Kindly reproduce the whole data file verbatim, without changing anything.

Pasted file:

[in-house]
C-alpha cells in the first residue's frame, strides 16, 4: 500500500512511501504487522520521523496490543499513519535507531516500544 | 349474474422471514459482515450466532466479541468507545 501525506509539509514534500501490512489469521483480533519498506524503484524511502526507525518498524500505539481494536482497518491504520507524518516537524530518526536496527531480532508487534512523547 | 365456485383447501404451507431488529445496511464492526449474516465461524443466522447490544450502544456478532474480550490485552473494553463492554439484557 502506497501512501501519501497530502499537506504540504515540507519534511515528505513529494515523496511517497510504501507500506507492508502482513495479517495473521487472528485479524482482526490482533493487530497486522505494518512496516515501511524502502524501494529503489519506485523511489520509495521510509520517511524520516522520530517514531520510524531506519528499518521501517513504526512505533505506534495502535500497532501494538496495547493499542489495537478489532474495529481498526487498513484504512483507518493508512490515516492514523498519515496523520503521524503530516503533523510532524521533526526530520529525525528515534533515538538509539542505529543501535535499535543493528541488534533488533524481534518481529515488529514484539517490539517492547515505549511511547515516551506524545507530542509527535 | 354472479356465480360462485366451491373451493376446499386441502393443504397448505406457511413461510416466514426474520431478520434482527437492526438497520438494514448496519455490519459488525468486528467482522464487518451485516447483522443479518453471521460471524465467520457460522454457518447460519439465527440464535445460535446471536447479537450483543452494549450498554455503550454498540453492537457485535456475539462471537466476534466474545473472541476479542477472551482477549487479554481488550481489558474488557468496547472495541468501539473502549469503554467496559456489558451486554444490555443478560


[in-house]
C-alpha cells in the first residue's frame, strides 16, 4: 500500500512511501504487522520521523496490543499513519535507531516500544 | 349474474422471514459482515450466532466479541468507545 501525506509539509514534500501490512489469521483480533519498506524503484524511502526507525518498524500505539481494536482497518491504520507524518516537524530518526536496527531480532508487534512523547 | 365456485383447501404451507431488529445496511464492526449474516465461524443466522447490544450502544456478532474480550490485552473494553463492554439484557 502506497501512501501519501497530502499537506504540504515540507519534511515528505513529494515523496511517497510504501507500506507492508502482513495479517495473521487472528485479524482482526490482533493487530497486522505494518512496516515501511524502502524501494529503489519506485523511489520509495521510509520517511524520516522520530517514531520510524531506519528499518521501517513504526512505533505506534495502535500497532501494538496495547493499542489495537478489532474495529481498526487498513484504512483507518493508512490515516492514523498519515496523520503521524503530516503533523510532524521533526526530520529525525528515534533515538538509539542505529543501535535499535543493528541488534533488533524481534518481529515488529514484539517490539517492547515505549511511547515516551506524545507530542509527535 | 354472479356465480360462485366451491373451493376446499386441502393443504397448505406457511413461510416466514426474520431478520434482527437492526438497520438494514448496519455490519459488525468486528467482522464487518451485516447483522443479518453471521460471524465467520457460522454457518447460519439465527440464535445460535446471536447479537450483543452494549450498554455503550454498540453492537457485535456475539462471537466476534466474545473472541476479542477472551482477549487479554481488550481489558474488557468496547472495541468501539473502549469503554467496559456489558451486554444490555443478560